La-rye v. Avilia, Plaintiff-appellant, v. L.a. Hesse, Frank Miller, and Susan Jones, Defendants-appellees, 72 F.3d 137 (10th Cir. 1995)Annotate this Case
Before TACHA, BALDOCK and BRISCOE, Circuit Judges.
ORDER AND JUDGMENT1
BRISCOE, Circuit Judge.
Plaintiff La-Rye Avila, an inmate at the Colorado State Penitentiary, filed this pro se action pursuant to 42 U.S.C.1983, alleging his due process rights were violated when a prison disciplinary hearing officer found him guilty of assaulting a guard. The district court granted summary judgment in favor of defendants. Avila has appealed, asking this court to reverse and remand for further proceedings. We affirm the judgment of the district court.2
At all times relevant to this case, Avila was incarcerated at the Centennial Correctional Facility (CCF) in Canon City, Colorado. On July 10, 1993, Avila was accused of throwing a food tray at Sergeant David Linam, a prison guard. Avila was advised of the charge on July 15, 1993, and a disciplinary hearing was conducted on July 23, 1993.
At the disciplinary hearing, Linam testified by telephone that Avila threw his food tray at Linam as Linam was passing Avila's cell. Linam further testified that he felt threatened by this action. Avila and another inmate testified that the tray was not thrown at Linam, but instead had been knocked off the cell tray slot. Defendant Susan Jones, the hearing officer assigned to hear the charge, subsequently found Avila guilty of assault, which is defined under the Colorado Department of Corrections Code of Penal Discipline 6(a) (4) as follows:
Assault--an inmate commits this offense when he intentionally causes or threatens to cause injury to another person or applies any physical force or offensive substance (such as feces, urine or mucus) or any other item against any person regardless of whether or not injury occurs.
Avila appealed the hearing officer's findings. The hearing officer's findings were upheld by defendant Frank Miller, a superintendent at CCF.
On August 1, 1994, Avila filed this 1983 action against defendants Jones, Miller, and L.A. Hess, the warden at CCF. Defendants subsequently filed a motion to dismiss or, in the alternative, for summary judgment. On November 18, 1994, the magistrate judge issued a written recommendation that defendants' motion be granted. On July 12, 1995, the district court adopted the magistrate judge's recommendation and granted summary judgment in favor of defendants. Avila filed a timely notice of appeal with this court.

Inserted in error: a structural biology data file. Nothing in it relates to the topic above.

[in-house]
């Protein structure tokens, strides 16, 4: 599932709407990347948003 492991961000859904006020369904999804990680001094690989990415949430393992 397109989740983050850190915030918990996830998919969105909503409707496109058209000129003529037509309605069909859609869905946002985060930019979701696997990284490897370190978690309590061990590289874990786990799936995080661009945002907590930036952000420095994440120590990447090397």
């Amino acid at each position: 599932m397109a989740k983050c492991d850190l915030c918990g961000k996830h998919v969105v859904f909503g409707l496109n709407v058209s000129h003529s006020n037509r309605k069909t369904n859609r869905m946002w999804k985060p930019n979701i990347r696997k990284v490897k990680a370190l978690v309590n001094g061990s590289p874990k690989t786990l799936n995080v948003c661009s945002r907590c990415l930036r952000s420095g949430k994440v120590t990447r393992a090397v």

In his appellate brief, Avila asserts the district court erred in granting summary judgment in favor of defendants. In particular, he contends the district court erred in concluding there was sufficient evidence to support the hearing officer's finding of guilt on the charge of assault. Avila also argues the district court erred in granting qualified immunity to defendants. Finally, Avila argues the district court improperly "made credibility determinations, and weighed evidence and drew inferences from the facts that are clearly the functions of a jury, not a judge on summary judgment ruling."
This court reviews the district court's grant of summary judgment de novo, applying the same standard as the district court under Fed. R. Civ. P. 56(c). Universal Money Centers v. AT & T, 22 F.3d 1527, 1529 (10th Cir.), cert. denied, 115 S. Ct. 655 (1994). Summary judgment is appropriate if "there is no genuine issue as to any material fact and ... the moving party is entitled to a judgment as a matter of law." Fed. R. Civ. P. 56(c). This court examines the factual record and reasonable inferences therefrom in the light most favorable to the nonmoving party. Applied Genetics v. First Affiliated Securities, 912 F.2d 1238, 1241 (10th Cir. 1990). If there is no genuine issue of material fact in dispute, this court must determine whether the district court correctly applied the law. Id.
Having reviewed the record on appeal, we find no merit to Avila's arguments. We agree with the district court that Linam's testimony was sufficient to allow the hearing officer to conclude, under the preponderance of evidence standard set forth in the Code of Penal Discipline, that Avila was guilty of assault. Accordingly, we find that no genuine issues of fact existed with respect to Avila's alleged due process violations. See Superintendent v. Hill, 472 U.S. 445, 455-56 (1985).
We also agree with the district court that defendants are entitled to qualified immunity. There is simply no evidence in the record to suggest that defendants violated any of Avila's well-established constitutional rights. See Anderson v. Creighton, 483 U.S. 635, 639-40 (1987); Harlow v. Fitzgerald, 457 U.S. 800, 819 (1982). We reject Avila's contention that the district court improperly weighed the evidence or made credibility determinations based upon the evidence. The record on appeal demonstrates only that the district court reviewed the testimony presented at the disciplinary hearing and concluded there was sufficient evidence to support the hearing officer's determination of guilt.
This order and judgment is not binding precedent, except under the doctrines of law of the case, res judicata, and collateral estoppel. The court generally disfavors the citation of orders and judgments; nevertheless, an order and judgment may be cited under the terms and conditions of the court's General Order filed November 29, 1993. 151 F.R.D. 470
After examining the briefs and appellate record, the court has determined that oral argument would not materially assist the determination of this appeal. See Fed. R. App. P. 34(a); 10th Cir. R. 34.1.9. The case is therefore ordered submitted without oral argument